1. Acceptance: It is not helpful to you or your son to pretend the culture of violence in our society doesn’t exist, or to imagine that you can shield your child from it totally. When your son is engaged in the excitement of violence as play or entertainment, best if you can accept that that is where he is without condoning or condemning. That’s just where he is.

  2. Outlets: Part of what’s so attractive about these toys and games is that they excite, stimulate, give a sense of power, and produce an adrenaline rush. Also, they provide an outlet for your son to do something with his energy that brings him immediate, visible and, in some strange way, pleasurable effects. One approach you can take is to provide an alternative outlet that produces similar results. Many parents have found that the martial arts satisfy this need. Sports might be another such outlet, or some kind of physically-active hobby.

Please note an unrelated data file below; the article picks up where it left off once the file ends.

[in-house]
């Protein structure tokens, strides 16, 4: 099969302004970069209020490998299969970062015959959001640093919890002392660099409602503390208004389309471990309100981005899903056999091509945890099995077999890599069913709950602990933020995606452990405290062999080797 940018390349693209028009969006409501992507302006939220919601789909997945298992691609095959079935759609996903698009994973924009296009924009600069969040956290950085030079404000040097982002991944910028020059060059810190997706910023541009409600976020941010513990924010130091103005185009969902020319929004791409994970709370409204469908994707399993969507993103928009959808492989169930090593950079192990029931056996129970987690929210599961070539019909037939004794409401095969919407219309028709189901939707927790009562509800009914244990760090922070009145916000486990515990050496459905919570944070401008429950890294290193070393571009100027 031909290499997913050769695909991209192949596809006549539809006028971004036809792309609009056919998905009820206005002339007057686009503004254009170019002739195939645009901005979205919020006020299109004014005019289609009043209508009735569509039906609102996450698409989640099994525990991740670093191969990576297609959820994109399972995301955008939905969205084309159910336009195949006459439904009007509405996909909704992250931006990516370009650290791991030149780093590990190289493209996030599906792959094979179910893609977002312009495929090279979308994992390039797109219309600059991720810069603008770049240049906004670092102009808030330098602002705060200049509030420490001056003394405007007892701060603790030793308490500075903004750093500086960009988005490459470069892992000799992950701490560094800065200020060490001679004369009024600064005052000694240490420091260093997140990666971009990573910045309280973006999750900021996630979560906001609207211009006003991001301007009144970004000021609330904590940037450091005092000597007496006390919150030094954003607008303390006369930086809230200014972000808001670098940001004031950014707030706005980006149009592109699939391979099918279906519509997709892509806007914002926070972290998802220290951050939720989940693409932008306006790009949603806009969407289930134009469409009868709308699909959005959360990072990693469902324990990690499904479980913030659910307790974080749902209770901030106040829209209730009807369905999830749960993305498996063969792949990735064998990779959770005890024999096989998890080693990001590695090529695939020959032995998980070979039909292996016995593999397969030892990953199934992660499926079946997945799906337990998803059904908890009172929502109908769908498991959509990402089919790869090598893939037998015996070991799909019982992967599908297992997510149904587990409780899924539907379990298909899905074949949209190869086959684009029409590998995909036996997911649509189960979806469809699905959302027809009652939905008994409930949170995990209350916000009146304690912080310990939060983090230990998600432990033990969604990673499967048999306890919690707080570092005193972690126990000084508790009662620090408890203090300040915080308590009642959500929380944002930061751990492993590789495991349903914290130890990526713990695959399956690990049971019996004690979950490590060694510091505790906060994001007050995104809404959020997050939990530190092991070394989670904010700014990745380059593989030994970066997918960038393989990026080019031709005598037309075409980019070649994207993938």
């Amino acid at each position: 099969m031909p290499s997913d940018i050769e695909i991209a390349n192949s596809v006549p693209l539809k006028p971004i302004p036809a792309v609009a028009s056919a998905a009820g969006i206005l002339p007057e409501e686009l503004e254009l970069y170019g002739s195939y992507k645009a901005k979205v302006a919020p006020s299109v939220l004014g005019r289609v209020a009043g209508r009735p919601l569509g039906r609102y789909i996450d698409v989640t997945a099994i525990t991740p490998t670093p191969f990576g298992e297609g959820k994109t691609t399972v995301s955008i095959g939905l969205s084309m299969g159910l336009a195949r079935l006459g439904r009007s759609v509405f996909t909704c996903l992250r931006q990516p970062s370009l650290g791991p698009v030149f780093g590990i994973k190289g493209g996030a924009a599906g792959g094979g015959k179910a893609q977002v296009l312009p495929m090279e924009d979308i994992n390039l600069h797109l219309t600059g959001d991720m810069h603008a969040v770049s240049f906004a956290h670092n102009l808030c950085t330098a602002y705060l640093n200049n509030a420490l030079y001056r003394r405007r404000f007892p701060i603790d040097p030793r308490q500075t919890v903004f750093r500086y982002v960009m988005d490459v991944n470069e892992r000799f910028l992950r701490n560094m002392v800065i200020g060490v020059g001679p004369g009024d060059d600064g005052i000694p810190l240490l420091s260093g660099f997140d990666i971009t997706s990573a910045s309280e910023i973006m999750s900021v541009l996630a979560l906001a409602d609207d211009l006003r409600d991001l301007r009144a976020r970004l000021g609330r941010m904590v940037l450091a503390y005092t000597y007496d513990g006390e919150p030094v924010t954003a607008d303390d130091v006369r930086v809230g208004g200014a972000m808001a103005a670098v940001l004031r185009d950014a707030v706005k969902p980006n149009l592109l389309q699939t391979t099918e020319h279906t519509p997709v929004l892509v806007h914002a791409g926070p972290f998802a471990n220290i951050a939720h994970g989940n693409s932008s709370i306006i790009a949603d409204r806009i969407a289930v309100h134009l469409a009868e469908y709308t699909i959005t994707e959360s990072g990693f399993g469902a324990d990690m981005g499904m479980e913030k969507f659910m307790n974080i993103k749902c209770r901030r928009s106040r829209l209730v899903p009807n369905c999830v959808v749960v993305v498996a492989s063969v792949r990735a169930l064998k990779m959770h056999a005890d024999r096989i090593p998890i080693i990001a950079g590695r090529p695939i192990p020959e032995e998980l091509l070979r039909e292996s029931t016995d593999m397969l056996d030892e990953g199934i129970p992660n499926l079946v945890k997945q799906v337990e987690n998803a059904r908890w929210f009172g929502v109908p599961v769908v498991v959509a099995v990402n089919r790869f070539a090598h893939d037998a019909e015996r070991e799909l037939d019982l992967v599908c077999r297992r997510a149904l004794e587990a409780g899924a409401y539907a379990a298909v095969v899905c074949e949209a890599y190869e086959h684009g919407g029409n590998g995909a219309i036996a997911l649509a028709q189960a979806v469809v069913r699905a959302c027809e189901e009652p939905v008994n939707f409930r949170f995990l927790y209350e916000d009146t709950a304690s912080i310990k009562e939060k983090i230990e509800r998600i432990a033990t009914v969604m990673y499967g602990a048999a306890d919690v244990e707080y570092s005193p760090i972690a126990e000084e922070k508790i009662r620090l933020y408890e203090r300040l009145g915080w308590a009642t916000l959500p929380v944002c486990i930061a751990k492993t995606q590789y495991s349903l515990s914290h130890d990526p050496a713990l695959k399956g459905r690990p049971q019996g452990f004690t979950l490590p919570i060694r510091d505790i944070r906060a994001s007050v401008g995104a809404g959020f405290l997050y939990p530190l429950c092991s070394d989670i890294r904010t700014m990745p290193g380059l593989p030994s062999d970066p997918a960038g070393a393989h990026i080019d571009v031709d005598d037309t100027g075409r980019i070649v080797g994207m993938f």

3. Balance: These war toys over-emphasize the masculine energy that is a natural part of your son’s biological make-up. Part of your job is to make sure the feminine energy inherent in your son is also activated. A true culture of peace is grounded in a dynamic balance of the masculine/feminine principles. Your mission is to re-establish that balance of yin/yang, masculine/feminine. You can do this by encouraging activities that help him develop compassion, empathy, inclusiveness, relationship, receptivity, nurturing, and intuition.

  4. Boundaries: It’s okay for you to have your values and your beliefs, and to set boundaries as a parent that you feel are in the best interest of your whole family. You can be clear with your son that you personally don’t like games of violence, give your reasons, and set personal boundaries around this. For instance, you might choose not to spend your money buying violent games and toys, or ask that they not be played in your personal space, or the family’s shared space. If you can set these limits with genuine respect (without anger or disgust or devaluing what the games mean to your son), then again you are modeling the peaceful acceptance of differences.